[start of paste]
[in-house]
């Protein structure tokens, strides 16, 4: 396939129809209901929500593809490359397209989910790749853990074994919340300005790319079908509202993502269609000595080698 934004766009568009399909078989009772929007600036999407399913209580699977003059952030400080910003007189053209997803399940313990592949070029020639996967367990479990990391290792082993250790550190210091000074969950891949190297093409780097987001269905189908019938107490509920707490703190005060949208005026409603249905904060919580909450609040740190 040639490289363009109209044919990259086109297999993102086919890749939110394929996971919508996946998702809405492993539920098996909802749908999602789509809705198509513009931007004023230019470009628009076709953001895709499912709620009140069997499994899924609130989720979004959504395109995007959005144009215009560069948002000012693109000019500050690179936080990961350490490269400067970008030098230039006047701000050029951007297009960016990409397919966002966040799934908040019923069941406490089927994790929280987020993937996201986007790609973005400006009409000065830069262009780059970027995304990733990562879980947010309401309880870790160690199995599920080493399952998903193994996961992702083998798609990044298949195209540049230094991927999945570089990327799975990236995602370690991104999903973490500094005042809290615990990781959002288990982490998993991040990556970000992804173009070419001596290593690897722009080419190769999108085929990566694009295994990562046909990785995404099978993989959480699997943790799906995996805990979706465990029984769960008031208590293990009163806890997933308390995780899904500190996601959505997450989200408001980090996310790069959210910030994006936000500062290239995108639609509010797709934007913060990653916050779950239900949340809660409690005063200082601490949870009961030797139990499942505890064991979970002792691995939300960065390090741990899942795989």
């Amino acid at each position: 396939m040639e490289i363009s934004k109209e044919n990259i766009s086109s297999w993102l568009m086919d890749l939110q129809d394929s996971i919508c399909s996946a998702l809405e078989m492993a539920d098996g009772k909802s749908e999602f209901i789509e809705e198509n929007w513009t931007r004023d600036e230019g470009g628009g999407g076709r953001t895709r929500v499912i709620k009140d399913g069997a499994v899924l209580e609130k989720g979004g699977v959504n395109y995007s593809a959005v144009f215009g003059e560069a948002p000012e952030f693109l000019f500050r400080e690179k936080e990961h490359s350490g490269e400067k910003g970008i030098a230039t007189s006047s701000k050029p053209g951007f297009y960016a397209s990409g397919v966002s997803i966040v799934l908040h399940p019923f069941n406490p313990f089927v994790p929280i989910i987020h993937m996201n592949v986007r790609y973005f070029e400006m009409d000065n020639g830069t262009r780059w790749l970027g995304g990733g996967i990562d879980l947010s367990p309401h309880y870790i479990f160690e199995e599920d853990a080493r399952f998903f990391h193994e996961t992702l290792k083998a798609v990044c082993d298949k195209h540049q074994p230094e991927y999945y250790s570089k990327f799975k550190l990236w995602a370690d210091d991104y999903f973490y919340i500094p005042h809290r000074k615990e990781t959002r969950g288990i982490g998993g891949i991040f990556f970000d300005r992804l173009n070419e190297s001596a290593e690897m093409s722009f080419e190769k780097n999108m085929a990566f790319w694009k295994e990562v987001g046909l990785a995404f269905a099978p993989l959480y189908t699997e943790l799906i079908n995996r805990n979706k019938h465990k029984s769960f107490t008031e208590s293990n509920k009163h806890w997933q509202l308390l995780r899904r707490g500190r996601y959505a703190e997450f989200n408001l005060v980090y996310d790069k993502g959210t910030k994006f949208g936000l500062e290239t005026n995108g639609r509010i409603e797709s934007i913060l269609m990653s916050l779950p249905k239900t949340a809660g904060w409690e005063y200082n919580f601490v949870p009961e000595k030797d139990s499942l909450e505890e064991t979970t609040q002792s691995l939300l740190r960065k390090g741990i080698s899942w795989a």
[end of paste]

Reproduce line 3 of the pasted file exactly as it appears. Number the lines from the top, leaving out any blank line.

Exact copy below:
């Amino acid at each position: 396939m040639e490289i363009s934004k109209e044919n990259i766009s086109s297999w993102l568009m086919d890749l939110q129809d394929s996971i919508c399909s996946a998702l809405e078989m492993a539920d098996g009772k909802s749908e999602f209901i789509e809705e198509n929007w513009t931007r004023d600036e230019g470009g628009g999407g076709r953001t895709r929500v499912i709620k009140d399913g069997a499994v899924l209580e609130k989720g979004g699977v959504n395109y995007s593809a959005v144009f215009g003059e560069a948002p000012e952030f693109l000019f500050r400080e690179k936080e990961h490359s350490g490269e400067k910003g970008i030098a230039t007189s006047s701000k050029p053209g951007f297009y960016a397209s990409g397919v966002s997803i966040v799934l908040h399940p019923f069941n406490p313990f089927v994790p929280i989910i987020h993937m996201n592949v986007r790609y973005f070029e400006m009409d000065n020639g830069t262009r780059w790749l970027g995304g990733g996967i990562d879980l947010s367990p309401h309880y870790i479990f160690e199995e599920d853990a080493r399952f998903f990391h193994e996961t992702l290792k083998a798609v990044c082993d298949k195209h540049q074994p230094e991927y999945y250790s570089k990327f799975k550190l990236w995602a370690d210091d991104y999903f973490y919340i500094p005042h809290r000074k615990e990781t959002r969950g288990i982490g998993g891949i991040f990556f970000d300005r992804l173009n070419e190297s001596a290593e690897m093409s722009f080419e190769k780097n999108m085929a990566f790319w694009k295994e990562v987001g046909l990785a995404f269905a099978p993989l959480y189908t699997e943790l799906i079908n995996r805990n979706k019938h465990k029984s769960f107490t008031e208590s293990n509920k009163h806890w997933q509202l308390l995780r899904r707490g500190r996601y959505a703190e997450f989200n408001l005060v980090y996310d790069k993502g959210t910030k994006f949208g936000l500062e290239t005026n995108g639609r509010i409603e797709s934007i913060l269609m990653s916050l779950p249905k239900t949340a809660g904060w409690e005063y200082n919580f601490v949870p009961e000595k030797d139990s499942l909450e505890e064991t979970t609040q002792s691995l939300l740190r960065k390090g741990i080698s899942w795989a």